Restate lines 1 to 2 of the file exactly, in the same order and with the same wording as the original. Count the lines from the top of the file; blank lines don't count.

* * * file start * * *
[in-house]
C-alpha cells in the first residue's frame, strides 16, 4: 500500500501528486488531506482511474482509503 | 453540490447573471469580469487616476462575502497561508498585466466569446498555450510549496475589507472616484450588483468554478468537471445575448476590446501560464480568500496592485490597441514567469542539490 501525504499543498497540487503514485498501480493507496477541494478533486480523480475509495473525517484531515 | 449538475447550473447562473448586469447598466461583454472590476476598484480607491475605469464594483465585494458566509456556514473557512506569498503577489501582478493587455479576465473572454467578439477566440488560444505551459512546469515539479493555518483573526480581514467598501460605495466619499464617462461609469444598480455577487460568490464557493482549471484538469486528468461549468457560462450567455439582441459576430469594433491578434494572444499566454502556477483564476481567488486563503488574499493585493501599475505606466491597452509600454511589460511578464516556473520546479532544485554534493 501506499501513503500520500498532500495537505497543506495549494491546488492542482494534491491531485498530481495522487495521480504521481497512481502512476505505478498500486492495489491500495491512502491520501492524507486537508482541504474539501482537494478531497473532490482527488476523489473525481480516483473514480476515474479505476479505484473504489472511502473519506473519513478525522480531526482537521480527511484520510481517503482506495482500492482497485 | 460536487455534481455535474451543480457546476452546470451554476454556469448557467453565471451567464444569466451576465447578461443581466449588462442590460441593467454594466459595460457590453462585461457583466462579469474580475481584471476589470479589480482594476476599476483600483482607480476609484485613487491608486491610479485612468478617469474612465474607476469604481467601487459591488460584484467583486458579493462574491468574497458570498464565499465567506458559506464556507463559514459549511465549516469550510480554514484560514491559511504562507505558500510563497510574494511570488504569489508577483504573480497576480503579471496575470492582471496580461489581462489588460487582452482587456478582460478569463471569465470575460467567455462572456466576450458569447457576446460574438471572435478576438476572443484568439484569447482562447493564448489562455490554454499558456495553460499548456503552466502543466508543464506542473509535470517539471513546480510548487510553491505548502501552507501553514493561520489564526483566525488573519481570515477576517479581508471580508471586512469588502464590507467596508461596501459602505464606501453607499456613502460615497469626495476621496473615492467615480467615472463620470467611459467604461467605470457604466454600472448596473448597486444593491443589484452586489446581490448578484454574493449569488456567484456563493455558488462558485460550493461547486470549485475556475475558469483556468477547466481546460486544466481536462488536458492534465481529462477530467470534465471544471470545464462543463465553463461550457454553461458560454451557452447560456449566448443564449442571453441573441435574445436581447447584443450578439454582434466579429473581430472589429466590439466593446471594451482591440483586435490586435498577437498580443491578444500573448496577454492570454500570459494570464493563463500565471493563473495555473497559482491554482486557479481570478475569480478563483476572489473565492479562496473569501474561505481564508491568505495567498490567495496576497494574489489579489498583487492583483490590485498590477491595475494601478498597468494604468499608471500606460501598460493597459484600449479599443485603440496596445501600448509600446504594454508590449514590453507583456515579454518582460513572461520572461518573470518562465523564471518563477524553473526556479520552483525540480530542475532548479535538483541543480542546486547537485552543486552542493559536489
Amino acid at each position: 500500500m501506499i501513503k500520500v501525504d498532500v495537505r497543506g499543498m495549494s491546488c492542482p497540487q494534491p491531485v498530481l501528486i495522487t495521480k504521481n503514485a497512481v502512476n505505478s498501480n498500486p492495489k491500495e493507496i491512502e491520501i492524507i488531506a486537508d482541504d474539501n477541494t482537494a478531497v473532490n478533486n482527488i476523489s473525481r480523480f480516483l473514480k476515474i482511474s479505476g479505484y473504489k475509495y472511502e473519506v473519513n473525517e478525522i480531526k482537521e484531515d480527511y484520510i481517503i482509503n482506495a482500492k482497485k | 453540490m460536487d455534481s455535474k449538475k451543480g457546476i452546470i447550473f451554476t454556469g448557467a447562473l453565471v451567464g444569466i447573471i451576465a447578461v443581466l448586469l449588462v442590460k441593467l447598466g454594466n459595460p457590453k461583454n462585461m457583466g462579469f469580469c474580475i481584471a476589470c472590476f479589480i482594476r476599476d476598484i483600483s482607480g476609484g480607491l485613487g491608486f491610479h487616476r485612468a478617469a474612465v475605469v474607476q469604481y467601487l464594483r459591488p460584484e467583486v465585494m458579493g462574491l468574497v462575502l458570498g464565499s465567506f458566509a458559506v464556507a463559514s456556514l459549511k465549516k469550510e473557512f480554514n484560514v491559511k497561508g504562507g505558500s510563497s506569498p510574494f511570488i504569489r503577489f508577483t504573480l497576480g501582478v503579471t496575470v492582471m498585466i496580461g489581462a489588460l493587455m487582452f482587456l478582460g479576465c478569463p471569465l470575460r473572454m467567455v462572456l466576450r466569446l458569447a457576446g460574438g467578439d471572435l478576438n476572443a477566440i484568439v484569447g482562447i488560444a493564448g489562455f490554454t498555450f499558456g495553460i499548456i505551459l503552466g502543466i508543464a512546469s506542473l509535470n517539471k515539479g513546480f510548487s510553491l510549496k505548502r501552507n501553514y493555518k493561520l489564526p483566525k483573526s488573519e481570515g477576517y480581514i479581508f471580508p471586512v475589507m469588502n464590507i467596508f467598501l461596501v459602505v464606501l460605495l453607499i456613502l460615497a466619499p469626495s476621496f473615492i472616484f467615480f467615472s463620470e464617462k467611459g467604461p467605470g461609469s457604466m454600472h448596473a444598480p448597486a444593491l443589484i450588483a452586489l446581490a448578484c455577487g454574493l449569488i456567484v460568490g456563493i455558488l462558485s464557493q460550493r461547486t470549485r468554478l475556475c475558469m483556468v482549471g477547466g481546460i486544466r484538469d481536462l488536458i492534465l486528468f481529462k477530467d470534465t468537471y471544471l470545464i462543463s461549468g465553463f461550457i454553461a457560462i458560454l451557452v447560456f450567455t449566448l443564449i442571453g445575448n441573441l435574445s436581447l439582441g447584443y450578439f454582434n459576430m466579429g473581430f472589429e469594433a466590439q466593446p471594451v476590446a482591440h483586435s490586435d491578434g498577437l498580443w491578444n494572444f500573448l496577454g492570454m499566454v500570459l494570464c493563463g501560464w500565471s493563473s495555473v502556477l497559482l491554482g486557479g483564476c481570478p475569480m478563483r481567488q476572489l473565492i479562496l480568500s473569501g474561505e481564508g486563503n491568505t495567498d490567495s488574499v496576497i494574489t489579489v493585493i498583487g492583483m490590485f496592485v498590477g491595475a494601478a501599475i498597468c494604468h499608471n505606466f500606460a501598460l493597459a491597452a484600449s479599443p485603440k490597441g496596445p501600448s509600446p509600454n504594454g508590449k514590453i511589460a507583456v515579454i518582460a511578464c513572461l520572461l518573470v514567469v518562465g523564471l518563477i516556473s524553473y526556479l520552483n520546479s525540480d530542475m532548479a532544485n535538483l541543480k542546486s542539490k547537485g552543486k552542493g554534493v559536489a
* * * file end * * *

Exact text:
[in-house]
C-alpha cells in the first residue's frame, strides 16, 4: 500500500501528486488531506482511474482509503 | 453540490447573471469580469487616476462575502497561508498585466466569446498555450510549496475589507472616484450588483468554478468537471445575448476590446501560464480568500496592485490597441514567469542539490 501525504499543498497540487503514485498501480493507496477541494478533486480523480475509495473525517484531515 | 449538475447550473447562473448586469447598466461583454472590476476598484480607491475605469464594483465585494458566509456556514473557512506569498503577489501582478493587455479576465473572454467578439477566440488560444505551459512546469515539479493555518483573526480581514467598501460605495466619499464617462461609469444598480455577487460568490464557493482549471484538469486528468461549468457560462450567455439582441459576430469594433491578434494572444499566454502556477483564476481567488486563503488574499493585493501599475505606466491597452509600454511589460511578464516556473520546479532544485554534493 501506499501513503500520500498532500495537505497543506495549494491546488492542482494534491491531485498530481495522487495521480504521481497512481502512476505505478498500486492495489491500495491512502491520501492524507486537508482541504474539501482537494478531497473532490482527488476523489473525481480516483473514480476515474479505476479505484473504489472511502473519506473519513478525522480531526482537521480527511484520510481517503482506495482500492482497485 | 460536487455534481455535474451543480457546476452546470451554476454556469448557467453565471451567464444569466451576465447578461443581466449588462442590460441593467454594466459595460457590453462585461457583466462579469474580475481584471476589470479589480482594476476599476483600483482607480476609484485613487491608486491610479485612468478617469474612465474607476469604481467601487459591488460584484467583486458579493462574491468574497458570498464565499465567506458559506464556507463559514459549511465549516469550510480554514484560514491559511504562507505558500510563497510574494511570488504569489508577483504573480497576480503579471496575470492582471496580461489581462489588460487582452482587456478582460478569463471569465470575460467567455462572456466576450458569447457576446460574438471572435478576438476572443484568439484569447482562447493564448489562455490554454499558456495553460499548456503552466502543466508543464506542473509535470517539471513546480510548487510553491505548502501552507501553514493561520489564526483566525488573519481570515477576517479581508471580508471586512469588502464590507467596508461596501459602505464606501453607499456613502460615497469626495476621496473615492467615480467615472463620470467611459467604461467605470457604466454600472448596473448597486444593491443589484452586489446581490448578484454574493449569488456567484456563493455558488462558485460550493461547486470549485475556475475558469483556468477547466481546460486544466481536462488536458492534465481529462477530467470534465471544471470545464462543463465553463461550457454553461458560454451557452447560456449566448443564449442571453441573441435574445436581447447584443450578439454582434466579429473581430472589429466590439466593446471594451482591440483586435490586435498577437498580443491578444500573448496577454492570454500570459494570464493563463500565471493563473495555473497559482491554482486557479481570478475569480478563483476572489473565492479562496473569501474561505481564508491568505495567498490567495496576497494574489489579489498583487492583483490590485498590477491595475494601478498597468494604468499608471500606460501598460493597459484600449479599443485603440496596445501600448509600446504594454508590449514590453507583456515579454518582460513572461520572461518573470518562465523564471518563477524553473526556479520552483525540480530542475532548479535538483541543480542546486547537485552543486552542493559536489